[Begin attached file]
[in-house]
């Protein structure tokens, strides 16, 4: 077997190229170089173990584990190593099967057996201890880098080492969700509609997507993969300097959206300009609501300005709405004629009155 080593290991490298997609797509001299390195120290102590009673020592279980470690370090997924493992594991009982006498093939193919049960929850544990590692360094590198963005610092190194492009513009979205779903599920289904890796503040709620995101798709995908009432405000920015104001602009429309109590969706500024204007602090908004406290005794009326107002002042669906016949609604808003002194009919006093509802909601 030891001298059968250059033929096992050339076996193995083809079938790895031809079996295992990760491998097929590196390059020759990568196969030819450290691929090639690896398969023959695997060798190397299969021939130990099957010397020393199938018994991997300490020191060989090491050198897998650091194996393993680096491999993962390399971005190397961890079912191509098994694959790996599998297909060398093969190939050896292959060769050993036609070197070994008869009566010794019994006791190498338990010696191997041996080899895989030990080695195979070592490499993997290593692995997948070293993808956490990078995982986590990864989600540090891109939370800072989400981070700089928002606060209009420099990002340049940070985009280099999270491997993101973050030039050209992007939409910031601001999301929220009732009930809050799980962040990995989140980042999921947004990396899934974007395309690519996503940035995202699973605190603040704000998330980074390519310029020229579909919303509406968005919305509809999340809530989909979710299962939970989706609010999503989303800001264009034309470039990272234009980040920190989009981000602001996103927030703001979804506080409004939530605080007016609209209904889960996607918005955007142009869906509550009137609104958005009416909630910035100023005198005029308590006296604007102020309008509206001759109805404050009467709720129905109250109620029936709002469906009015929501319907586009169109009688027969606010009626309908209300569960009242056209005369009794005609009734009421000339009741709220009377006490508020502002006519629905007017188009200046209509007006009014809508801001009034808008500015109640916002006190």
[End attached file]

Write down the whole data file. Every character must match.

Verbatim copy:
[in-house]
């Protein structure tokens, strides 16, 4: 077997190229170089173990584990190593099967057996201890880098080492969700509609997507993969300097959206300009609501300005709405004629009155 080593290991490298997609797509001299390195120290102590009673020592279980470690370090997924493992594991009982006498093939193919049960929850544990590692360094590198963005610092190194492009513009979205779903599920289904890796503040709620995101798709995908009432405000920015104001602009429309109590969706500024204007602090908004406290005794009326107002002042669906016949609604808003002194009919006093509802909601 030891001298059968250059033929096992050339076996193995083809079938790895031809079996295992990760491998097929590196390059020759990568196969030819450290691929090639690896398969023959695997060798190397299969021939130990099957010397020393199938018994991997300490020191060989090491050198897998650091194996393993680096491999993962390399971005190397961890079912191509098994694959790996599998297909060398093969190939050896292959060769050993036609070197070994008869009566010794019994006791190498338990010696191997041996080899895989030990080695195979070592490499993997290593692995997948070293993808956490990078995982986590990864989600540090891109939370800072989400981070700089928002606060209009420099990002340049940070985009280099999270491997993101973050030039050209992007939409910031601001999301929220009732009930809050799980962040990995989140980042999921947004990396899934974007395309690519996503940035995202699973605190603040704000998330980074390519310029020229579909919303509406968005919305509809999340809530989909979710299962939970989706609010999503989303800001264009034309470039990272234009980040920190989009981000602001996103927030703001979804506080409004939530605080007016609209209904889960996607918005955007142009869906509550009137609104958005009416909630910035100023005198005029308590006296604007102020309008509206001759109805404050009467709720129905109250109620029936709002469906009015929501319907586009169109009688027969606010009626309908209300569960009242056209005369009794005609009734009421000339009741709220009377006490508020502002006519629905007017188009200046209509007006009014809508801001009034808008500015109640916002006190």